11/ What were some of the most important points that he taught in regards to his art of fighting?

Joe Hyams : He didn't believe in retreating. He kept coming in. Simplicity and directness, no wasted motion or fancy movements.

12/ Your good friend Stirling Silliphant apparently became good at JKD. I read that he was a good fencer in his younger years. Did Bruce ever talk about the art of fencing and was it important to his JKD and were you present when Stirling had a sparring match with a Wing Chun practitioner that Stirling easily defeated (he mentioned this sparring match in an old series of articles that he wrote on his experiences with Bruce Lee)?

Joe Hyams : I'm not aware of this sparring match. Both Stirling and I had substantial experience in fencing when we were with Bruce. We showed him some of footwork. He asked us to bring foils to class on day, and he studied the footwork and, I believe, incorporated some of it into his JKD.

13/ You wrote a book with Chuck Norris entitled 'Secret of Inner Strength' which i read many years back. I remember enjoying the book very much. Chuck co-starred with Bruce in his film,' The Way of the Dragon'. Do you know if Chuck had any plans to co-star with Bruce in a future film project before Bruce's untimely death?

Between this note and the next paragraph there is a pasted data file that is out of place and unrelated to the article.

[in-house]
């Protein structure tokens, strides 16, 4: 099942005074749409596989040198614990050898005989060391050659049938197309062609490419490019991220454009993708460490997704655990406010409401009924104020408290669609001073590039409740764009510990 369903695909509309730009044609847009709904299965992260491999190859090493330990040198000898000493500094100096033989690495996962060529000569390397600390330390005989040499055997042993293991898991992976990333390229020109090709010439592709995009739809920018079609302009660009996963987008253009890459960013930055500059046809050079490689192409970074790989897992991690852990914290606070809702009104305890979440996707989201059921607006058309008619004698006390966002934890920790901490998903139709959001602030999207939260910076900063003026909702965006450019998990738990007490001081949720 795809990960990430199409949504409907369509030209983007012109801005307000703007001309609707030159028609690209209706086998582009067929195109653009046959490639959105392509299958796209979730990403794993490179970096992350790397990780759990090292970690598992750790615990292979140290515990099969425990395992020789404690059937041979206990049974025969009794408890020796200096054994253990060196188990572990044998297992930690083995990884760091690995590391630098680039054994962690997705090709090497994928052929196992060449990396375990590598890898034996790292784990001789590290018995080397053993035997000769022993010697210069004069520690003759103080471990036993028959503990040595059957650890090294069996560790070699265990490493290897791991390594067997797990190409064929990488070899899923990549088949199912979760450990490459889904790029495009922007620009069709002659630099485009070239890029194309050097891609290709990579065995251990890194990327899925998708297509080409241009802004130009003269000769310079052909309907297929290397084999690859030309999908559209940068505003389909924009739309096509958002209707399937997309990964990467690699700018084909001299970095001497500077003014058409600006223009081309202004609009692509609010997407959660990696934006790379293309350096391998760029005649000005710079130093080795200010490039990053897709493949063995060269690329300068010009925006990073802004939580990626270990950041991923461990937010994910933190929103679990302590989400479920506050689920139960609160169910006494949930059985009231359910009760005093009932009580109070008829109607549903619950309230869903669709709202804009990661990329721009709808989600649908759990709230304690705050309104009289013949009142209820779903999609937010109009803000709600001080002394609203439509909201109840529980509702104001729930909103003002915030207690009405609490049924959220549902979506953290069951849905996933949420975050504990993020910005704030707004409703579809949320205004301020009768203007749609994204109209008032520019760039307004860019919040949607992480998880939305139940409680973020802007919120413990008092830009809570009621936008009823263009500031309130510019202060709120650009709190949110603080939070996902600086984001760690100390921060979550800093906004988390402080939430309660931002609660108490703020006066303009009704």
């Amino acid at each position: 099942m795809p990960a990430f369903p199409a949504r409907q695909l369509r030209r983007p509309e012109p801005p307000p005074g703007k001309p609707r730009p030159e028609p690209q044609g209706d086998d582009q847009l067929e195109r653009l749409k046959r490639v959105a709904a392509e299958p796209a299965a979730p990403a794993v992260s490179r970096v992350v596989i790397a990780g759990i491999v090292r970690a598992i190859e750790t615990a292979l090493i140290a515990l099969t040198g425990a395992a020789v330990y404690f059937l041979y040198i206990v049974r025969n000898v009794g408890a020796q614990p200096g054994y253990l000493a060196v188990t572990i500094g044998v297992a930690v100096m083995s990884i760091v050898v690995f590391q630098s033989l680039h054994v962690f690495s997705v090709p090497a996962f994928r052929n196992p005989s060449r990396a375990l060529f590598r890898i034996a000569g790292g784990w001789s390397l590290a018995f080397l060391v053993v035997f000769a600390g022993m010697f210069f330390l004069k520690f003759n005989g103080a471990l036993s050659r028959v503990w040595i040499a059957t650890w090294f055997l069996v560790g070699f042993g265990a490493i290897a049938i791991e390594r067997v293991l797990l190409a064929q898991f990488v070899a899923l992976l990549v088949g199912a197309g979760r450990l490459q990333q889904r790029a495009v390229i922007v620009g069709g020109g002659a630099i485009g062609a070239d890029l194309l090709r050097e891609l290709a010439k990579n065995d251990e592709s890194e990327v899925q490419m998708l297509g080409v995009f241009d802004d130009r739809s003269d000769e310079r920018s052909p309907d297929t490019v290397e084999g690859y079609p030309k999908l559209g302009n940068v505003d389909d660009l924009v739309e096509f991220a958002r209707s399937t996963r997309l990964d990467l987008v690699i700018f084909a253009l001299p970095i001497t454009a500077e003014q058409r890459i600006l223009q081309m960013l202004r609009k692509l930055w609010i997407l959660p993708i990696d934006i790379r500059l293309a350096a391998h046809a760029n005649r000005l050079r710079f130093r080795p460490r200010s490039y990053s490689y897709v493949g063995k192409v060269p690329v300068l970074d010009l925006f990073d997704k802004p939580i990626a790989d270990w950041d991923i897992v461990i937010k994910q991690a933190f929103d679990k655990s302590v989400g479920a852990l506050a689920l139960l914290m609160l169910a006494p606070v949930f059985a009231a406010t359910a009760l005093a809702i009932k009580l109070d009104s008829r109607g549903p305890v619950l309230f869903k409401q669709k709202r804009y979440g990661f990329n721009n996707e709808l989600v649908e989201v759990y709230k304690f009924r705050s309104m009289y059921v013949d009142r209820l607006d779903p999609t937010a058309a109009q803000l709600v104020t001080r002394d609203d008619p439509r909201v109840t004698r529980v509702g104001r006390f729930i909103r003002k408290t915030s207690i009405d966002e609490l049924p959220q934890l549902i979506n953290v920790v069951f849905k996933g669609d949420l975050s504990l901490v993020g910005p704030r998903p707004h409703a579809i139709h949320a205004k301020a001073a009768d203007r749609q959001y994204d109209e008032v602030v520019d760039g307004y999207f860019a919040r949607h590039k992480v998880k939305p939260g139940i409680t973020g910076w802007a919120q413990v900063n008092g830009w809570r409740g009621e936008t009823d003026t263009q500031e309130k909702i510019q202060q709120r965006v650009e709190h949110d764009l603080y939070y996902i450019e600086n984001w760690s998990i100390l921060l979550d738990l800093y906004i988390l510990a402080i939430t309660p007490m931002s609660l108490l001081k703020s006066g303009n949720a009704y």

Joe Hyams : Sorry, but I don't know.

14/ What i would like to know from Joe is what were his training sessions with Bruce like?

Joe Hyams : Our lessons started about ten in the morning and lasted to noon without let up. Bruce would show a technique, and then ask Stirling and I (we trained together) to copy it. Bruce would then critique it until we achieved something that he approved of. And then we'd break for lunch, usually in Chinatown, and then go our separate ways.